Hearing Solutions - Yukon, OK


Normally, when you’re confronted with hearing loss (no matter the type), the first thing you should do is attempt to limit the damage. There are, after all, some simple steps you can take to protect your ears and limit further hearing loss.

Step 1: Clean Your Ears

Remember learning to be certain you clean behind your ears when you learned general hygiene (or at least should have learned). With regards to hearing health, however, we aren’t worried about the areas behind your ears, but rather your inner ears.

There are several ways that keeping your ears free from wax can assist your hearing:

  • If you use a hearing aid, earwax buildup can hinder its function as well. You might end up feeling like your hearing is going downhill because of this.
  • Your hearing can also be impeded if you get a serious ear infection which can also be caused by dirty ears. Your hearing will go back to normal after the ear infection clears.
  • When wax accumulation becomes substantial, it can block sound from getting into your inner ear. This diminishes your ability to hear.
  • In the long run, untreated hearing loss can affect your brain and your ability to interpret sounds.

You never resort to the use of a cotton swab to try and dig out built up earwax. Added damage can be caused by cotton swabs and they will frequently worsen your ability to hear. Over the counter ear drops are a better opinion.

Step 2: Avoid Loud Noises

This one should almost be left off the list it’s so intuitive. But identifying how loud is too loud is the real issue for most people. Over a long period of time, for instance, your ears can be damaged by driving on a busy highway. Your lawnmower motor can be rather taxing on your ears, also. Obviously, it’s more than rock concerts or high volume speakers that cause hearing impairment.

Some practical ways to avoid harmful noises include:

  • Utilizing an app on your phone to alert you when volume levels reach unsafe levels.
  • Staying away from cranking the volume up on your headphones when you’re watching videos or listening to music. Most phones include built-in warnings when you’re nearing a dangerous level.
  • Using hearing protection when noisy environments are unavoidable. Does your job put you on the floor of a noisy manufacturing plant? Going to see a rock concert? That’s cool. But be certain to wear the correct protection for your hearing. Modern earmuffs and earplugs supply abundant protection.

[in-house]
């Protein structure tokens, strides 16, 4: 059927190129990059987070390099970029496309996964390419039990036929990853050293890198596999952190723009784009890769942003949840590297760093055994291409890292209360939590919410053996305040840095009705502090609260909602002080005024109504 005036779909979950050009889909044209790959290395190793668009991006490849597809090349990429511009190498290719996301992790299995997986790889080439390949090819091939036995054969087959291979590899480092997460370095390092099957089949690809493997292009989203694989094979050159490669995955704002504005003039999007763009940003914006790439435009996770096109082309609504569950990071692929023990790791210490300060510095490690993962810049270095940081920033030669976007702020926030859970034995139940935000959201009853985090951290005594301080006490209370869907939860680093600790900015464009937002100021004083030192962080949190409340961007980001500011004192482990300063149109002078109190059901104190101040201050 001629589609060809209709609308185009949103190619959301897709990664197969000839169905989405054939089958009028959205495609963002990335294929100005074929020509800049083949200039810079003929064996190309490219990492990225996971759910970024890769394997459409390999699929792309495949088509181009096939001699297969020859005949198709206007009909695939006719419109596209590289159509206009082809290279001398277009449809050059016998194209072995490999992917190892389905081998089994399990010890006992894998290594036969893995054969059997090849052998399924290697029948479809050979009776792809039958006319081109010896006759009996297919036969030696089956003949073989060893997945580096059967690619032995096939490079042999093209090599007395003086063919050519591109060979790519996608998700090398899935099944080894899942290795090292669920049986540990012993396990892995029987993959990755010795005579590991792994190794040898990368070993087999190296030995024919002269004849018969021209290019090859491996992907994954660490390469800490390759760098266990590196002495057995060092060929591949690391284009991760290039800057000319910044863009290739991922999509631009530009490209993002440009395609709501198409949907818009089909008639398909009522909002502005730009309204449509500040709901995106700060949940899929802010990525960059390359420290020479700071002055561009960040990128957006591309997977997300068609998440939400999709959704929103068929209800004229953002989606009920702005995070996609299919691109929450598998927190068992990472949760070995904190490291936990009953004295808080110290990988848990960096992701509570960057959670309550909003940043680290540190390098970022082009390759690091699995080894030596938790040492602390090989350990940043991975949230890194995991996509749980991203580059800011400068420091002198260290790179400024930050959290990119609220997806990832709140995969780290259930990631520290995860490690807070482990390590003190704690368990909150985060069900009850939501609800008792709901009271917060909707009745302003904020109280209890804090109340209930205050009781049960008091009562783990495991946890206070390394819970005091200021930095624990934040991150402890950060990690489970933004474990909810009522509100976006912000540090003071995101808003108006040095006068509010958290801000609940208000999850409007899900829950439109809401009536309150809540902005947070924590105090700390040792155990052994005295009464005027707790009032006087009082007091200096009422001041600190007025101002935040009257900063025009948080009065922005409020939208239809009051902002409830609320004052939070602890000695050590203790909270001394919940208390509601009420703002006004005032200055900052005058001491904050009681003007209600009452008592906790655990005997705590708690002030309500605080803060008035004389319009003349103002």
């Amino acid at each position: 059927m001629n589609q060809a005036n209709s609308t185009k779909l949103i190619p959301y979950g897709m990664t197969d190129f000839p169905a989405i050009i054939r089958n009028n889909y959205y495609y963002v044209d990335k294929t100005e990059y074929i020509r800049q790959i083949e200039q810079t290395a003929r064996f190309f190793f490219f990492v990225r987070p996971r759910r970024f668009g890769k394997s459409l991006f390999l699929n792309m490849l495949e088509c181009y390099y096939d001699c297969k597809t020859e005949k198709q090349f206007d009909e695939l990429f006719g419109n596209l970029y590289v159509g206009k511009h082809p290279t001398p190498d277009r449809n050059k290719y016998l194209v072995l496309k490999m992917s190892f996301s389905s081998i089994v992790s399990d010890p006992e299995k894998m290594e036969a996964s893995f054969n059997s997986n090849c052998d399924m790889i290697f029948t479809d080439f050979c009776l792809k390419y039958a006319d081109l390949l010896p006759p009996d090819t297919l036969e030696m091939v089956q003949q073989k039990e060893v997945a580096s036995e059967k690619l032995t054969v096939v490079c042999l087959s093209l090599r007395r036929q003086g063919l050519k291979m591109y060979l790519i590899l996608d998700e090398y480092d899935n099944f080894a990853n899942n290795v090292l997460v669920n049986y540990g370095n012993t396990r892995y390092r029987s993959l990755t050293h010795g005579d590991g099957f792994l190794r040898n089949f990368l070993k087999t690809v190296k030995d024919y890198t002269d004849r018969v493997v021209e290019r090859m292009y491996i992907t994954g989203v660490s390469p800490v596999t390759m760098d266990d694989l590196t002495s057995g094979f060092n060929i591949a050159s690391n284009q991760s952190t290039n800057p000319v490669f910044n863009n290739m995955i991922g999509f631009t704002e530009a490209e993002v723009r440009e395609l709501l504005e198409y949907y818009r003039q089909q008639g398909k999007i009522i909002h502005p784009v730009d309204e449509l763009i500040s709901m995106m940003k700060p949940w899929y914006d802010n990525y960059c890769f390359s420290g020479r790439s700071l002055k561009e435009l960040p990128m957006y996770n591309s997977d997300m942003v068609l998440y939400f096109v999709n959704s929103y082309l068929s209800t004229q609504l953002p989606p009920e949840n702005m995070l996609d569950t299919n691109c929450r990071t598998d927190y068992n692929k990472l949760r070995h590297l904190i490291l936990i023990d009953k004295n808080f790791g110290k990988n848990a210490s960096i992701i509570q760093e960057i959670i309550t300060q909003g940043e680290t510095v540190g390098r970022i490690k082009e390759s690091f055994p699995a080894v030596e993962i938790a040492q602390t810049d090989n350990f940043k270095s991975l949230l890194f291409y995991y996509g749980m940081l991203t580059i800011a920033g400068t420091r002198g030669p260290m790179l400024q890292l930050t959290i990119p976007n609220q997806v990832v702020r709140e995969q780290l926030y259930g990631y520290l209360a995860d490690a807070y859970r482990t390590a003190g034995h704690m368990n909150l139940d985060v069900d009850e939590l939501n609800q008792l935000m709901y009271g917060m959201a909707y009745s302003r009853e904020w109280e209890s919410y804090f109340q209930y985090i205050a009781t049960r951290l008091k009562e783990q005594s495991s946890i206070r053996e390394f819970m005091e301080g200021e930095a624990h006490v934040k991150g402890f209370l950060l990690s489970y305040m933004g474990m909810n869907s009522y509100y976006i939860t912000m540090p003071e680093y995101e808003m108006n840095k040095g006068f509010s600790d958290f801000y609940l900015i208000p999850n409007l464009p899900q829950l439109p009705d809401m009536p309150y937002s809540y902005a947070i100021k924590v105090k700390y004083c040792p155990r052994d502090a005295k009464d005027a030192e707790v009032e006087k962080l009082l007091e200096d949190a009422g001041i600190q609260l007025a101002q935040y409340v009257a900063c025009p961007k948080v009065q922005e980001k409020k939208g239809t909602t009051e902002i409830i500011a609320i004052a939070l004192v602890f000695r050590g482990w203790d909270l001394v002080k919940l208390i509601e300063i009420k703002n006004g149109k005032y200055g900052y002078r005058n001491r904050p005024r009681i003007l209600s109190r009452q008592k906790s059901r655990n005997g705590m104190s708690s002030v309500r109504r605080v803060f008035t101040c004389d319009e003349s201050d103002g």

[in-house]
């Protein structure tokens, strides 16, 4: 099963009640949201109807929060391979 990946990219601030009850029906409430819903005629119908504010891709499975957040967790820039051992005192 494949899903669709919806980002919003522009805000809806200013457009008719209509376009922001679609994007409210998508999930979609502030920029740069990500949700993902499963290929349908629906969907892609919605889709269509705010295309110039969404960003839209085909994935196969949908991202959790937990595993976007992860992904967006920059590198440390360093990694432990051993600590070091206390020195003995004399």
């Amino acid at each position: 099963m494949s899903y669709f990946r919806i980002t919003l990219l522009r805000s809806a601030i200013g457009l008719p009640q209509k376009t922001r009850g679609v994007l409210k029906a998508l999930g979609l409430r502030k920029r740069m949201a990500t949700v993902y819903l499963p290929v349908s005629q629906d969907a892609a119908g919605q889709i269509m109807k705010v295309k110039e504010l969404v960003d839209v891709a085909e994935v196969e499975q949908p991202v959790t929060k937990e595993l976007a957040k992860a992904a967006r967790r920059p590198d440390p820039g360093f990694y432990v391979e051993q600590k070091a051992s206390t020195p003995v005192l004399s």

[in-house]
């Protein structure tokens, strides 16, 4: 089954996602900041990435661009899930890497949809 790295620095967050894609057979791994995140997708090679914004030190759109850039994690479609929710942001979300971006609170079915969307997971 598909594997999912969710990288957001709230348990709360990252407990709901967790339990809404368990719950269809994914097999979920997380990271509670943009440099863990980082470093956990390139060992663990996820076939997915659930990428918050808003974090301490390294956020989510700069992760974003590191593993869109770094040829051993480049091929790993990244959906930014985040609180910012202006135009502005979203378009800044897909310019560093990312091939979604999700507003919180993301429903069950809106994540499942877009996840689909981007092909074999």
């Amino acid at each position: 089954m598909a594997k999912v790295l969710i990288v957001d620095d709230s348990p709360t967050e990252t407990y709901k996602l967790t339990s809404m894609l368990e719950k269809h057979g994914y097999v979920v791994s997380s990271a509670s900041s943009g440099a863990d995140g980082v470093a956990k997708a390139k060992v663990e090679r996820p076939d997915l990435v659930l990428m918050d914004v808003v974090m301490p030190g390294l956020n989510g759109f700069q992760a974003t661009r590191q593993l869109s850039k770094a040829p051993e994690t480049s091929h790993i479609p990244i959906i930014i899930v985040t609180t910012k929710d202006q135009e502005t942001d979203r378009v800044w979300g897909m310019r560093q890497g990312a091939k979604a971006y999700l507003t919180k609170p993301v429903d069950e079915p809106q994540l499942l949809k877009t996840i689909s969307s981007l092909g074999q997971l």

The damage to your ears from loud sounds will build up slowly. So if you’ve been to a loud event, you might have done damage even if you don’t notice it. You can only get a clean bill of health for your ears by a hearing specialist.

Step #3: Treat Any Hearing Impairment You May Have

Hearing impairment accumulates most of the time. So, the earlier you recognize the damage, the better you’ll be capable of preventing further damage. That’s why getting treated is extremely important when it comes to limiting hearing loss. Practical treatments (that you follow through with) will leave your hearing in the best possible condition.

Here’s what you can expect:

  • The potential of developing hearing loss related health problems is reduced by using hearing aids because they minimize social solitude and brain strain.
  • Hearing aids can prevent some, but not all, damage. For instance, hearing aids will prevent you from turning your television volume up so loud it damages your ears. Because hearing aids prevent this damage, they can also stop further degeneration of your hearing.
  • Our guidance will help you learn to protect your hearing because it is customized and personalized for you.

You Will be Benefited in The Future by Decreasing Hearing Loss

Even though we don’t have a cure for hearing loss, additional damage can be prevented with treatment. In many instances, hearing aids are one of the main ways to accomplish that. Getting the proper treatment will not only stop further damage but also keep your current hearing level in tact.

Your allowing yourself the best chance for healthy hearing into the future by using ear protection, getting the proper treatment, and practicing good hearing hygiene.

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The site information is for educational and informational purposes only and does not constitute medical advice. To receive personalized advice or treatment, schedule an appointment.